Your children are the people in this world who you most want to be happy, healthy and successful. And like it or not, your behavior as a parent has a lot to do with it. Here's what researchers say the parents of high-achieving kids do differently.
They don't lie
According to a study published in the Journal of Experimental Child Psychology, lying to kids -- even bluffs of punishment -- results in children growing up to be liars themselves and having other problems, as well. Researchers queried 379 young adults about how much their parents lied to them when they were children and what behaviors they practice now that they're grown up. Individuals who recall being lied to more as children were also more likely to admit lying to their parents as adults. They also reported having a harder time dealing with psychological and social challenges, indicating having experienced behavioral problems, guilt and shame, as well as engaging in selfish and manipulative conduct.
They speak with a certain tone of voice
Most parents would agree that life would be easier for everyone if children would always listen to their parents, do what they request and follow their advice. But according to research conducted at Cardiff University in the U.K., an adult's tone of voice has a lot to do with compliance. In the study, more than 1,000 teenagers were put into groups in which they all heard the same 30 messages voiced by mothers regarding schoolwork, but delivered with different intonations: controlling, autonomy-supportive or neutral. Afterward, the students answered surveys regarding how they would feel if their own mother communicated as the one in their group had. Almost across the board, teens who listened to the mother speaking in a controlling manner responded negatively. The kids who heard the mother speaking in a supportive way responded positively, and more so than the ones who heard a neutral tone of voice. So, if you want your kids to do what you say, don't say it like you're their boss.
They have conversations with kids
In a study published in Psychological Science, MIT researchers had children between the ages of four and six wear recorders for two days. They measured how many words a child spoke, how many words were spoken to a child, and how many times a child and adult made a "conversational turn," or a back-and-forth exchange of words. The researchers found that the kids who engaged in the most conversational turns also had the highest proficiency in vocabulary, grammar and verbal reasoning. They also exhibited higher activity in the Broca's area of the brain when listening to stories while inside a functional magnetic resonance imaging (fMRI) scanner. The findings indicate that parents who want to positively affect their children's language and brain development should invest in having conversations with them.
They get kids involved in the arts
British researchers analyzed data regarding 6,209 children involved in the United Kingdom Millennium Cohort Study to see if there is a link between children's arts engagement such as listening to or playing music; drawing, painting, or making things; and reading for enjoyment and self‐esteem at age 11. It turns out that all three activities were associated with elevated levels of self‐esteem. This is important because self‐esteem is integral to kids' social and cognitive development and emotional health.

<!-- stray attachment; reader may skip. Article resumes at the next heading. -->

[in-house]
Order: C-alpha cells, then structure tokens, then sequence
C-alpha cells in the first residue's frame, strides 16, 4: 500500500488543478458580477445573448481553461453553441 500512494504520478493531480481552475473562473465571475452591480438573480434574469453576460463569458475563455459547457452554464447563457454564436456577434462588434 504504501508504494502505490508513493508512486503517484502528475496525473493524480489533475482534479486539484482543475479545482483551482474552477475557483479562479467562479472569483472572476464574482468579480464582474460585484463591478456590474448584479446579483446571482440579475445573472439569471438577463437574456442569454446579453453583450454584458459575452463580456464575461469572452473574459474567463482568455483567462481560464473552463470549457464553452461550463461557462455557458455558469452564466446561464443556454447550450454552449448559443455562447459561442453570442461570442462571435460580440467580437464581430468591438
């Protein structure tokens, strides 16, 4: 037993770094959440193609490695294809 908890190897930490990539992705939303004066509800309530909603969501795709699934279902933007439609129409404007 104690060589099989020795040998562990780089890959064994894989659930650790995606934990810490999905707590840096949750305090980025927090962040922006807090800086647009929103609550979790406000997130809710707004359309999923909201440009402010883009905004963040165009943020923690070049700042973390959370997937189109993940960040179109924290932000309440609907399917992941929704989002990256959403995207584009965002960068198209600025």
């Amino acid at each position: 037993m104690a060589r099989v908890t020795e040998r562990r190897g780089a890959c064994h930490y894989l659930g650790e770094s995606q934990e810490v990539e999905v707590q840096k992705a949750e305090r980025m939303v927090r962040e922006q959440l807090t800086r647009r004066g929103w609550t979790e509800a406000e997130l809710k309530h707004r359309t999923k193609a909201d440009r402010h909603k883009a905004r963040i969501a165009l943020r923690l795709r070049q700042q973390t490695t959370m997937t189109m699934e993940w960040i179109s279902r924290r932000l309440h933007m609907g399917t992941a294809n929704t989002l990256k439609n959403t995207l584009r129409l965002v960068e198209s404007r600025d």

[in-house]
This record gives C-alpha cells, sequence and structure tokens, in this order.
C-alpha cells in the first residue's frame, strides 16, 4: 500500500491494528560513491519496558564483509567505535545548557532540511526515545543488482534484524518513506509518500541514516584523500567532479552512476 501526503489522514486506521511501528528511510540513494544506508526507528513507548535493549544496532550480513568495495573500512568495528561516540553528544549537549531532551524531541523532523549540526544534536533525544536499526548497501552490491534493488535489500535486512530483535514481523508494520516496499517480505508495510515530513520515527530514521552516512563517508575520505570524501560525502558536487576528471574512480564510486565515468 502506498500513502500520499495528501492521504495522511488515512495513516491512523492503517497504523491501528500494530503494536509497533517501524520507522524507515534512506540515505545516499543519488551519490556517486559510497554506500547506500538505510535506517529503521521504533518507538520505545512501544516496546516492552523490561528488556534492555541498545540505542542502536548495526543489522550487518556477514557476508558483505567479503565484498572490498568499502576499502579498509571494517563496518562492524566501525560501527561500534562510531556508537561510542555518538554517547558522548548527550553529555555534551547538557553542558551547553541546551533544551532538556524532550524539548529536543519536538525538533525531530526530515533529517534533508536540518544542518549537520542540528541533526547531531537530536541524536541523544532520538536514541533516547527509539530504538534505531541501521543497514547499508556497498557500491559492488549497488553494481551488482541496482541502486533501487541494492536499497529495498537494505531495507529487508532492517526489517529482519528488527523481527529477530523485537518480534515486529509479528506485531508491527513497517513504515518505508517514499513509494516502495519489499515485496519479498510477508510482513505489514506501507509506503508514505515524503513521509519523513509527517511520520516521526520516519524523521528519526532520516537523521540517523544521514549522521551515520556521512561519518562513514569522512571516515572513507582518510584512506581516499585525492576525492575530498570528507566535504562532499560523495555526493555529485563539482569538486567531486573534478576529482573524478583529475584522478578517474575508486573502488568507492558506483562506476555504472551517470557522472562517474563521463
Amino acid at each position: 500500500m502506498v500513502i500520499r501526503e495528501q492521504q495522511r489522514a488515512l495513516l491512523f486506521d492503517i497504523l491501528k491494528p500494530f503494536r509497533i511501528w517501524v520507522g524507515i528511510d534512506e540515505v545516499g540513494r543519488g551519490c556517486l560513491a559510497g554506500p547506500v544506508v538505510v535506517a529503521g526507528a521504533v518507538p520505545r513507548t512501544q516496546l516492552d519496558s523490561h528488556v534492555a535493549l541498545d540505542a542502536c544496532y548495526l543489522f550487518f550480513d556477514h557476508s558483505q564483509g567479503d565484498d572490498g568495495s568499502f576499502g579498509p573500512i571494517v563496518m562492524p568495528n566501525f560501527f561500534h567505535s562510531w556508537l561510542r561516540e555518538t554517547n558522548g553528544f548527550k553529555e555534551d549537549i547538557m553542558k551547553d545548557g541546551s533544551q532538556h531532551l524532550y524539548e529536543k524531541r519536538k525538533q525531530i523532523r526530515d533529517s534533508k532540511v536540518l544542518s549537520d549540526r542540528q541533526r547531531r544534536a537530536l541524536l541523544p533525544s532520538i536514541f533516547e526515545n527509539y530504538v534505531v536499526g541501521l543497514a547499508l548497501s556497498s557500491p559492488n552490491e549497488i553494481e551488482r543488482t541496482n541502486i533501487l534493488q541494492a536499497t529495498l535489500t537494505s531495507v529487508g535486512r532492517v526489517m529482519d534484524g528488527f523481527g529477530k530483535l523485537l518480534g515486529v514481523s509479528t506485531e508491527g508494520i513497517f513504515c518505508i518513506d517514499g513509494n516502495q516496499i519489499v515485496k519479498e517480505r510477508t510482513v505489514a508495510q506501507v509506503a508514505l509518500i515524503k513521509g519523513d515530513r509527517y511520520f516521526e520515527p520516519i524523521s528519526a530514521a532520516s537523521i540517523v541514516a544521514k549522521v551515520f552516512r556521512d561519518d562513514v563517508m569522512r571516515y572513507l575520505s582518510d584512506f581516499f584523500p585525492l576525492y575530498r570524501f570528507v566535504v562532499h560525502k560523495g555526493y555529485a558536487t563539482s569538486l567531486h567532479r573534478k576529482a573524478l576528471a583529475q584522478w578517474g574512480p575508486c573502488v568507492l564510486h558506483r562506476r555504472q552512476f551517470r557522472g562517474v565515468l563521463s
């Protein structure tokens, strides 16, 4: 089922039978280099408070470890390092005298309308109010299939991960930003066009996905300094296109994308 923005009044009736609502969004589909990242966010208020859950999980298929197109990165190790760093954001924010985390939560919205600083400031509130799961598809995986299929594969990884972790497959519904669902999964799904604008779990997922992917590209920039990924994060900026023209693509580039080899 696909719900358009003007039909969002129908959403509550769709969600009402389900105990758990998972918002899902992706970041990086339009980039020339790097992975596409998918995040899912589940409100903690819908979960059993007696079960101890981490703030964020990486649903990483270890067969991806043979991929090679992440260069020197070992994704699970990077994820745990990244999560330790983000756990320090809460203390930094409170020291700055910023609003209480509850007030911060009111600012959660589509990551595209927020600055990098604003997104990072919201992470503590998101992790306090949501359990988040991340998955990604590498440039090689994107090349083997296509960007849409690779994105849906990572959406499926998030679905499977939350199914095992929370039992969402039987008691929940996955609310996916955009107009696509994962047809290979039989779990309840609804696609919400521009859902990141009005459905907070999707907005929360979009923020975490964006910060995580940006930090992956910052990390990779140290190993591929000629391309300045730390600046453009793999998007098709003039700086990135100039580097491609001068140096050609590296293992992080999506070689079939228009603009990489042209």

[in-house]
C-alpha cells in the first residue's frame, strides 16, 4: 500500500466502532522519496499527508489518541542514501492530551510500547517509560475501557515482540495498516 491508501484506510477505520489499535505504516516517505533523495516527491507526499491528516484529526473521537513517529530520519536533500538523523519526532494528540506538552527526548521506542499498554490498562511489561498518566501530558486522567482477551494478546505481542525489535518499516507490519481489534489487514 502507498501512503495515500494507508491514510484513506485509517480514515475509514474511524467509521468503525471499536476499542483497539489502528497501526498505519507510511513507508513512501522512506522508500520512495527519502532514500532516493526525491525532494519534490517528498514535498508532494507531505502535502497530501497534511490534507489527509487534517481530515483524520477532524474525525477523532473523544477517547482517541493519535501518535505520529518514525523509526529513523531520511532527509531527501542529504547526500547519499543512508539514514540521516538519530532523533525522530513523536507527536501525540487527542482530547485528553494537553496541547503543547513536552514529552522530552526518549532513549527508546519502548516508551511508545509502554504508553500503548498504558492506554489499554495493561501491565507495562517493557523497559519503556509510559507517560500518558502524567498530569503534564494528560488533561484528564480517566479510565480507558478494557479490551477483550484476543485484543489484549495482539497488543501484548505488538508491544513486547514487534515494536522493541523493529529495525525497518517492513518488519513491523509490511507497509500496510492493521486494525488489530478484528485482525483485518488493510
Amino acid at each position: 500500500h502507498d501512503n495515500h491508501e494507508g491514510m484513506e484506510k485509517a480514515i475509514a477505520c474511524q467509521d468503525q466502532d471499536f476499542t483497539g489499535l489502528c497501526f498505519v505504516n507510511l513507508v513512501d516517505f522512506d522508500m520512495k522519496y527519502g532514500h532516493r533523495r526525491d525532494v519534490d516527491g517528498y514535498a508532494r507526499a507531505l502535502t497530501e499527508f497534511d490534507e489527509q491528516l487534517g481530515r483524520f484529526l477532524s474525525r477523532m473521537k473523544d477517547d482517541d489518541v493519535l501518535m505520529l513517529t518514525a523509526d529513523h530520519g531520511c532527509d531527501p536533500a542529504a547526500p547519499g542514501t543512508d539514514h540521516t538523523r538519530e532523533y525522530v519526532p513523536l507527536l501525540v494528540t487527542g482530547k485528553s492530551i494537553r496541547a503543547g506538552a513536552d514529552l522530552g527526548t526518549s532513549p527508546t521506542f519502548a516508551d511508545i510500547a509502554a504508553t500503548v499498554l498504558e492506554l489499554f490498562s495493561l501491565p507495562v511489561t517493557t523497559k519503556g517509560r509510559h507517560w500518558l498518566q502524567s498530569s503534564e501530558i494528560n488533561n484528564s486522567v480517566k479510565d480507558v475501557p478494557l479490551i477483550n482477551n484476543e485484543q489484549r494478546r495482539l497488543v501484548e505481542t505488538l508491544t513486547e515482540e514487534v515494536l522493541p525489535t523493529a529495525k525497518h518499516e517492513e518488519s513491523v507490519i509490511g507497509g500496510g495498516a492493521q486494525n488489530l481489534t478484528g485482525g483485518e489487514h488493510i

They don't overshare online
In a study titled "Civility, Safety and Interaction Online -- 2019," Microsoft polled teens ages 13 to 17 and adults ages 18 to 74 about their exposure to various online risks, altogether surveying 12,520 individuals in 2019. Forty-two percent of teens in 25 countries say they have a problem with their parents posting about them on social media. Of that number, 11 percent feel it's a big problem; 14 percent say it's of medium concern, and 17 percent think it's a small issue. What's more, 66 percent of of teens say they've been victim to at least one online risk, with the same percentage concerned that a negative online experience will happen to them in the future.
In a blog post, Microsoft cautions parents to resist posting information about kids including real full names, ages, birthdays, home addresses, mothers' maiden names, favorite sports teams and names of pets. Here's why:
On one hand, these individual tidbits of personally identifiable information can be misused in online social engineering schemes, culled together to make children and other young people the targets of online fraud or identity theft, or in extreme cases may even lead to online grooming. Indeed, young children and infants in particular are prime targets for credit fraud. If someone were to take out a line of credit in a child's name, odds are the child wouldn't discover it for more than a decade later - until they applied for their own credit cards or other loans. Meanwhile, online grooming takes place when someone builds an emotional connection with a child in order to gain the child's trust for sexual exploitation or abuse, or recruitment to terrorist or extremist causes.
Oversharing about kids on social media has become so prevalent, it actually has a name: Sharenting. Be good, and don't do it.